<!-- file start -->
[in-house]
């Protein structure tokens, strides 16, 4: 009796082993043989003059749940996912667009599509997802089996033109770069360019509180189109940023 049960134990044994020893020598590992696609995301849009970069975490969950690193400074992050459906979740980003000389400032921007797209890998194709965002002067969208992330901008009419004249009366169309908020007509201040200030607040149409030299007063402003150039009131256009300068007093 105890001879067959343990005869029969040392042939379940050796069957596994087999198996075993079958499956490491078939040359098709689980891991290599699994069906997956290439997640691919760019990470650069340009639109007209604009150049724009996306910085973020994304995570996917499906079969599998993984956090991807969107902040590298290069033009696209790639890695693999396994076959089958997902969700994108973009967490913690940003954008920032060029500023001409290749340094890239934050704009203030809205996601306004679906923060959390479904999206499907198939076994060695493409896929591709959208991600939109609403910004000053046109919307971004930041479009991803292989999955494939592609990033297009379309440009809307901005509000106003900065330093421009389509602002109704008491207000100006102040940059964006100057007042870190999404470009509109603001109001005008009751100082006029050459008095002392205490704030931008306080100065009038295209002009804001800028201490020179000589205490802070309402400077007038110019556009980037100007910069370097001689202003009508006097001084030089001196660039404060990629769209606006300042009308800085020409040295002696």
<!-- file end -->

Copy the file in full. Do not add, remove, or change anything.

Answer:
[in-house]
């Protein structure tokens, strides 16, 4: 009796082993043989003059749940996912667009599509997802089996033109770069360019509180189109940023 049960134990044994020893020598590992696609995301849009970069975490969950690193400074992050459906979740980003000389400032921007797209890998194709965002002067969208992330901008009419004249009366169309908020007509201040200030607040149409030299007063402003150039009131256009300068007093 105890001879067959343990005869029969040392042939379940050796069957596994087999198996075993079958499956490491078939040359098709689980891991290599699994069906997956290439997640691919760019990470650069340009639109007209604009150049724009996306910085973020994304995570996917499906079969599998993984956090991807969107902040590298290069033009696209790639890695693999396994076959089958997902969700994108973009967490913690940003954008920032060029500023001409290749340094890239934050704009203030809205996601306004679906923060959390479904999206499907198939076994060695493409896929591709959208991600939109609403910004000053046109919307971004930041479009991803292989999955494939592609990033297009379309440009809307901005509000106003900065330093421009389509602002109704008491207000100006102040940059964006100057007042870190999404470009509109603001109001005008009751100082006029050459008095002392205490704030931008306080100065009038295209002009804001800028201490020179000589205490802070309402400077007038110019556009980037100007910069370097001689202003009508006097001084030089001196660039404060990629769209606006300042009308800085020409040295002696």